I purposely posted the Poor, Poor Pitiful Me pieces because those of us still involved with the dating scene know the process of working through the rejection. It includes a generous wallop of wallowing before we get so fed up with our woeful state that we decide it’s best to move on. And I’m
It was worth it to go out with Tim. Eighteen years ago, when I first saw him, I’d have never had the guts to ask him out. (Online dating sites weren’t a standard form of interaction back then. Admittedly, sending a message is easier, but I’d have never done that. I wouldn’t have done it six months ago.) On our first date, Tim said that the people we seek reflect our own self-worth. I found myself nodding. It’s probably why I stayed in a relationship with an alcoholic and followed that up with an abusive man. I didn’t feel good about myself. But I also found myself smiling. I’ve come a long way. The past is not my present. I viewed Tim highly and I knew I was worthy. I stand by that, even if there are a few ego bruises that I need to attend to. In short, my initiating a relationship with Tim reflected a more positive sense of self. I am fully confident of the qualities I have to offer. I know I am right up there with the best of them. That’s something I wouldn’t say before—not without a self-deprecating side remark. I am a quality guy. No asterisk.
I discovered early on—okay, there wasn’t technically a later on—that I could communicate clearly with Tim. I was expressive and complimentary, speaking without filters. I gained a sense of empowerment. Any failure would not be the result of things I left unsaid.
I also got a glimpse of what I want in a relationship. The playful banter between us proved to be the most electric part of the dating experience. It was natural and my part in it came from a confidence I didn’t realize I could draw upon at an early stage. My robust laugh triggered on the first date and never waned. I acted myself without a multi-date warm-up. That’s huge progress.
Where did I falter? I continue to lack confidence with my exterior. I have overplayed the Bashful card. Tim said he’s never met a shyer person regarding physical interaction. My knees shook on our first kiss and several after that. Yes, literally. My head glanced at the ground, pre- and post-kiss. That takes away from the chemistry that comes from looking in each other’s eyes. Surely, his face was more interesting than my shoelaces. I must conquer this quirk.
Body image has been a struggle for forty years. I still need work. The difference now is that I no longer think the work needs to come from working out. As a new friend and I made dinner this weekend, I said that my body wasn’t perfect but it was exemplary. I’ve never said anything so positive about my looks. And I didn’t water it down. I think the situation is like an obese person who sheds a hundred or more pounds: it takes time to grow into our new bodies. We have perceived ourselves in a particular way for so long that the adjustment into a new image requires some work as well. Yes, this is really me.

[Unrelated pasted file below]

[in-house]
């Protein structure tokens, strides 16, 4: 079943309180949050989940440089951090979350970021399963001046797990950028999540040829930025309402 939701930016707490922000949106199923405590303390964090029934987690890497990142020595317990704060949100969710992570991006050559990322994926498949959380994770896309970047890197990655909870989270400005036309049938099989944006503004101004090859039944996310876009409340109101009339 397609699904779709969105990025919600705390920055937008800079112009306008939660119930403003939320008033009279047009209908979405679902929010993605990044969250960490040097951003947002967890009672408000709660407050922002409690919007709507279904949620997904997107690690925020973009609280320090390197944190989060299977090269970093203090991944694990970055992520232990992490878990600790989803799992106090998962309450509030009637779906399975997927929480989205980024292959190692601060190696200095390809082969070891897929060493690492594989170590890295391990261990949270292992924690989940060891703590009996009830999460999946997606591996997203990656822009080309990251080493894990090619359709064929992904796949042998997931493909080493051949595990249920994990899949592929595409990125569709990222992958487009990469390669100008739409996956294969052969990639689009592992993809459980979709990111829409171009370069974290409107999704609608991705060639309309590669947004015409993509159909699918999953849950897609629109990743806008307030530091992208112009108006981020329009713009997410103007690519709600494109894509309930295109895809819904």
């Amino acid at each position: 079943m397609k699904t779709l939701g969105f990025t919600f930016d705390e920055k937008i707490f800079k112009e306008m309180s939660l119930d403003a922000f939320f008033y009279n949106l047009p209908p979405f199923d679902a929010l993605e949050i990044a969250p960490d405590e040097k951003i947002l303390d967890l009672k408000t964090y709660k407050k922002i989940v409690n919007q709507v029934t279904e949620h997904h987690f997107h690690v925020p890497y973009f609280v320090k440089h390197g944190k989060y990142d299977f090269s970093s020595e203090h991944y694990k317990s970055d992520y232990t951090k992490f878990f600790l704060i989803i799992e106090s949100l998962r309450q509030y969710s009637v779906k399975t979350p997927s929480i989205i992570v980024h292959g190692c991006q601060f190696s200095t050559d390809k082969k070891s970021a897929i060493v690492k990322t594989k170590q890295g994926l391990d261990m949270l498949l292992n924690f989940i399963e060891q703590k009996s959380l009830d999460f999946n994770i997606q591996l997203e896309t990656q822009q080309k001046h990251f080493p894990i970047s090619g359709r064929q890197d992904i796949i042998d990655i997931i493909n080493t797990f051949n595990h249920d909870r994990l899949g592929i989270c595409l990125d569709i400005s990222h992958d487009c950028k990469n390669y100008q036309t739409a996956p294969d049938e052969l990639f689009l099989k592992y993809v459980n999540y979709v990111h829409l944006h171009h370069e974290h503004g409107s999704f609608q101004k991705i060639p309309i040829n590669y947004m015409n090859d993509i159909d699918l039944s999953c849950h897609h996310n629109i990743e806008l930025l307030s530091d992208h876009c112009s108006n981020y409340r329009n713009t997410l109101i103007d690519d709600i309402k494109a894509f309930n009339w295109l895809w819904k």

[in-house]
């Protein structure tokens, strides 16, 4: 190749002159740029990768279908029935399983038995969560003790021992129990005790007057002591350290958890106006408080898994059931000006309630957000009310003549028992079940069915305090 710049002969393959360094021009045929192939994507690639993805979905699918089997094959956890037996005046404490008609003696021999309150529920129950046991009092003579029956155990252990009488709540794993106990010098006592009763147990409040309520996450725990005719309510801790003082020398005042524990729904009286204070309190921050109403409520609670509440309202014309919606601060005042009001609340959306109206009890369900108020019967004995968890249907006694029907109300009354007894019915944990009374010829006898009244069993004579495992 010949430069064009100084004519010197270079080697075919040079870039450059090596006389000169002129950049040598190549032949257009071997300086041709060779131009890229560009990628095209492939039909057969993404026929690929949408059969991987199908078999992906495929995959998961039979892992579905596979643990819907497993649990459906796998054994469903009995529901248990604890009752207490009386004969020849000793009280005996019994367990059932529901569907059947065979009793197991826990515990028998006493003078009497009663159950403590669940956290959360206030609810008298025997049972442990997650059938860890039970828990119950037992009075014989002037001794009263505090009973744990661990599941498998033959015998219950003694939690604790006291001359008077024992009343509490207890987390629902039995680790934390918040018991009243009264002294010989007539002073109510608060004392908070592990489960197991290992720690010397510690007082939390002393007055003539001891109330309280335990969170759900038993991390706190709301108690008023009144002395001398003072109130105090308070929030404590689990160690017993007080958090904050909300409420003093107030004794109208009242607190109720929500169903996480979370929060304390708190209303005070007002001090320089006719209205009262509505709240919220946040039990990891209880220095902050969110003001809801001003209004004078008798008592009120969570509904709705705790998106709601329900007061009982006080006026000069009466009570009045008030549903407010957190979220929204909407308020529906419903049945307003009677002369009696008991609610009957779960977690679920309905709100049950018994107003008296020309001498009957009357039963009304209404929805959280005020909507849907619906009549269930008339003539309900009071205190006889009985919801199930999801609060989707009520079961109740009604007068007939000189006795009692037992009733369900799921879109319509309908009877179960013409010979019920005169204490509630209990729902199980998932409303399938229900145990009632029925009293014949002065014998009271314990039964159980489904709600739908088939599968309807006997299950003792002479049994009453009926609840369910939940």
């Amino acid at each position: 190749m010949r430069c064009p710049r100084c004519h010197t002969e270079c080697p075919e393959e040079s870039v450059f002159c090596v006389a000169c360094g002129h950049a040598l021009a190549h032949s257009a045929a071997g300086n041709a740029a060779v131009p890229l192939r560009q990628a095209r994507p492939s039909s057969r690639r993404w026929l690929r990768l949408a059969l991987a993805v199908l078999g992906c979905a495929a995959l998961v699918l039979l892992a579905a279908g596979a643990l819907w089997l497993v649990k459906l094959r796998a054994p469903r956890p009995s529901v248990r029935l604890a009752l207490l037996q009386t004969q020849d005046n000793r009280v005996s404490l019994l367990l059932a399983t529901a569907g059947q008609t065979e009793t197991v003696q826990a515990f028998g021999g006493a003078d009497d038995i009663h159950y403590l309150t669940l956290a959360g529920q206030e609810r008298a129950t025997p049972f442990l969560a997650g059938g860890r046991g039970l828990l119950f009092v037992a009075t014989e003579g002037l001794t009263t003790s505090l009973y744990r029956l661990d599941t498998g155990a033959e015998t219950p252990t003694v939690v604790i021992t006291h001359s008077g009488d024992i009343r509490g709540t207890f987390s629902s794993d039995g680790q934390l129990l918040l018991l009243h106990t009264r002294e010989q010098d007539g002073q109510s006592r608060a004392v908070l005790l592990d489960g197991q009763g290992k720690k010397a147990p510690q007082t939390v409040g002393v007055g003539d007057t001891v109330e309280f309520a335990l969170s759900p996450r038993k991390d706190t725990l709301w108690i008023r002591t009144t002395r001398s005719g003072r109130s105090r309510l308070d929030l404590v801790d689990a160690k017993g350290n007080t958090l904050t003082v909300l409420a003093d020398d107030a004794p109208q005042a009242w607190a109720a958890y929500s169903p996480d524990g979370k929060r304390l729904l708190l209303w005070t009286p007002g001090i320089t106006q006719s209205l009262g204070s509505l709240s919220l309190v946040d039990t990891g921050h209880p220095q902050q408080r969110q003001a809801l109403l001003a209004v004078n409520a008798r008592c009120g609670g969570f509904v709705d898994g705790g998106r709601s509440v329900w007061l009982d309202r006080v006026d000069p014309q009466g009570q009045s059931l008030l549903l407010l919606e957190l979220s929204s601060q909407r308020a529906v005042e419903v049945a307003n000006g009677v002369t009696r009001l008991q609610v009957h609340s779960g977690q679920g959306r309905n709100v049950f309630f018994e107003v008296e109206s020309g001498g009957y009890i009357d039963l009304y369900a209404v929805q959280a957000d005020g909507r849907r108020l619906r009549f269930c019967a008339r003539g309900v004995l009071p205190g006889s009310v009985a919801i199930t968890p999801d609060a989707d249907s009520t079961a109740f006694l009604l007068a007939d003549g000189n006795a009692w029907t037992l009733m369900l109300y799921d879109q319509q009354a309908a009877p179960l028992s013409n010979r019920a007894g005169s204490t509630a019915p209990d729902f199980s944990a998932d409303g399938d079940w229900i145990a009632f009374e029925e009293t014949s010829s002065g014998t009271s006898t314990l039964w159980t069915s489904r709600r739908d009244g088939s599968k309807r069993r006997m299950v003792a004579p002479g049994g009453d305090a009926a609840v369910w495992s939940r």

I am getting there. While dating Tim, I had no hesitation in wearing shirts that showed off my physique. (Normally, I’d wear something baggy and just focus on matching the shirt with my eyes.) Tim noticed—and squeezed—my “guns”. (No one was ever linked guns and me in the same sentence! But he was not the only one to comment on my biceps this summer.) He mentioned my chest, he talked of imagining what my abs looked like under my shirt. I accepted the compliments instead of reverting to my lifelong habit of brushing off any flattering remark. I am coming closer to seeing what others see. Not entirely there, but closer represents astonishing progress. Only four months ago, despair and low self-esteem sent me to hospital.
All this talk about the physical me is, in itself, superficial. Oh, how I know that! Yes, indeed it’s what’s inside that counts. I’ve noted that I am quite content with that inside. My feelings about my appearance created a barrier. I am not worthy. I am the guy who used to drive out of his way so as not to swim in a pool where I might run into an acquaintance—gay or straight. Must not be seen in a swimsuit! And now I am okay. I am comfortable, even proud of how I look.
Never ever thought I’d get there.
I have regained a confidence and a commitment to going through the dating process. An hour before my first date with Tim, I was wrapping up a session with my psychologist. “I’d be surprised if anything happens,” I said, recalling another classic cartoon character, Eeyore. “He’s way above me. He’s never even noticed me.” She stopped me and asked why I would even bother meeting up with him. Why bother, indeed! Together, we shifted my thinking. It may be a sign of weakness but I did need some validation. I rode with it instead of dismissing it. I walked into the café determined to put my best foot forward, (semi) convinced that I deserved to share a table with Tim. His warm hello hug certainly helped but we clicked from the first sentence. I realized that dates over the past year in particular had gone flat. I’d gone flat. I was content to sit down to an interview instead of putting myself into a genuine conversation. I think I can carry forth from this point. I look forward to testing this out.
It is hokey but I need to start thinking about some daily affirmations. It makes me think of those silly Stuart Smalley affirmations on “Saturday Night Live”, but that’s okay because, by golly, I’m good enough, I’m smart enough, and doggone it, people like me! I can find the process amusing even as I go through it, knowing it is necessary, knowing that I need to consciously and consistently think positively in order for such thoughts to sink in.
Have I grown from this? Absolutely. I realize that I am worthy of a good man. I am worth it. And I’d say that makes a washed-out summer and a few days of wallowing entirely worthwhile.